Stuck, Stupid, and Trying To Figure Out What’s Going On.

Have you ever been on the road, driving just a tad bit over the speed limit, blasting your favorite song on the radio and thinking how awesome it is that there’s nothing in your way? Well, that’s happened for me on several occasions, but there was one time that I suddenly had to stop, and I assumed it was just a random back up on the road. After sitting and not moving for nearly an hour, I had to find out what was going on. Luckily, someone in my car was able to look up what was going on and turns out there was a car accident, that was caused by a bunch of fog and smoke. I didn’t think much of it, but after more people in the car starting searching for ways for us to get back on route north to Gainesville, we discovered that both Interstate 75 and 441 had been completely shut down.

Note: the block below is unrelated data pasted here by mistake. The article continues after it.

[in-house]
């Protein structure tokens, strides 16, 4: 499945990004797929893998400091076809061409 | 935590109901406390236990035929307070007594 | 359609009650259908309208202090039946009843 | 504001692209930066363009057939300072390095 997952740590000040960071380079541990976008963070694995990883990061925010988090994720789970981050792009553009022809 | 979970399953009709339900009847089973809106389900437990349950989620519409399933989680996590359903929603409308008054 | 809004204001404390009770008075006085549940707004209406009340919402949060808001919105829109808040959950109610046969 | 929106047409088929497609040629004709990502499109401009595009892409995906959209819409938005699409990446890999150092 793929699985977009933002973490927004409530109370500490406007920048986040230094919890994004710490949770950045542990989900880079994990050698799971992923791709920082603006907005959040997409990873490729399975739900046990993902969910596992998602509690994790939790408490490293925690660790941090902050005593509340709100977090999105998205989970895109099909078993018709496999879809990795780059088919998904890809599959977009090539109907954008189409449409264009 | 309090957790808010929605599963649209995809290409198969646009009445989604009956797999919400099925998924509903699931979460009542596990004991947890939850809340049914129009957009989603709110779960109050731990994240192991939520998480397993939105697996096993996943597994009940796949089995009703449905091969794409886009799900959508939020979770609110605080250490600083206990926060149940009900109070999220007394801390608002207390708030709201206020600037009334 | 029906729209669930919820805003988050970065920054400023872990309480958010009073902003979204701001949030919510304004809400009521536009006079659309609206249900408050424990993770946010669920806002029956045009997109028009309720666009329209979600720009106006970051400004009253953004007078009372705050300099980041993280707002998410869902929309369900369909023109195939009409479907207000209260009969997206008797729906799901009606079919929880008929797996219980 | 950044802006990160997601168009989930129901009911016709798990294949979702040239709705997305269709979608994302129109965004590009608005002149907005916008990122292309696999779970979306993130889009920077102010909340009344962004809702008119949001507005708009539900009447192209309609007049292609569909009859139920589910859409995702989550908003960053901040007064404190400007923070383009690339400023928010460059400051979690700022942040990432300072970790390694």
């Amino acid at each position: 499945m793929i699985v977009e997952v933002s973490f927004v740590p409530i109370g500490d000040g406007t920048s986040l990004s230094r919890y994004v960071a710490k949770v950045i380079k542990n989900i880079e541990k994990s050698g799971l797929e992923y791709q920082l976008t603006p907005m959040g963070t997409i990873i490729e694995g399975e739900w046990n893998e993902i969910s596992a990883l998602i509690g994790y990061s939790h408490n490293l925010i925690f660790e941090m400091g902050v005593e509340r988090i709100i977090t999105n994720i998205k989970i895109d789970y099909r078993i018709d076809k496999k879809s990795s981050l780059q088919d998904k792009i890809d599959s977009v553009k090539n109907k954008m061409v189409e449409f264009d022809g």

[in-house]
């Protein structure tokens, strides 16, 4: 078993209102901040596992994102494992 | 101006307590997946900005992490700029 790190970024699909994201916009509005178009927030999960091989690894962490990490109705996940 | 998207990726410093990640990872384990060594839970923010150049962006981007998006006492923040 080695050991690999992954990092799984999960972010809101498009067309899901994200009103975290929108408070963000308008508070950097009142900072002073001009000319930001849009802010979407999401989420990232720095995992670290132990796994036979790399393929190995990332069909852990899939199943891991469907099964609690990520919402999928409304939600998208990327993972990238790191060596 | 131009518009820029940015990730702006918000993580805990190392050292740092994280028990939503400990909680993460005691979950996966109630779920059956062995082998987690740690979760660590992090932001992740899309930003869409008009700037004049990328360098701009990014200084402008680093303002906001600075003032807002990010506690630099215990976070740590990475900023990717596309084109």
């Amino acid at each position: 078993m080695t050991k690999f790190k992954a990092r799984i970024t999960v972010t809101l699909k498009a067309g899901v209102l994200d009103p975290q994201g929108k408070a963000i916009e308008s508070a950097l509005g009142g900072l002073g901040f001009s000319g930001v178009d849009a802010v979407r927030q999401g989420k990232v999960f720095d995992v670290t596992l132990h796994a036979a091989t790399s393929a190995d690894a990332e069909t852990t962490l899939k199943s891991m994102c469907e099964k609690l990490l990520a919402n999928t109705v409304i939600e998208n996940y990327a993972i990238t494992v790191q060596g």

I was worried about if I was going to be able to get back on the road, and through news reports on the internet they were revealing how much of the roads were shut down. I knew that there had to more to the story than just a car accident. Initially there were stories saying that early in the morning, there was heavy build up of smoke and fog that lead to several cars and trucks to slow down and other cars started to plow into the stopped vehicles. The first couple of reports described how many people had died and how many were sent to the hospital. There was an overload of information piling up on the phones of my passengers, and it was hard to get exact numbers of everything that had happened.

It seems that anytime something happens, news reporters send out tons and tons of information whether it is thorough and correct or way off of the mark. It is hard to get the information that is necessary to either understand a situation or for it to be useful if it isn’t correct. I felt stuck, and stupid when I was stuck in insane traffic for over an hour, and it is nice to use the internet to find out reports of what is happening, but sometimes I wish that there was a primary source of information rather than tons and tons of secondary reports that are on different wave lengths.

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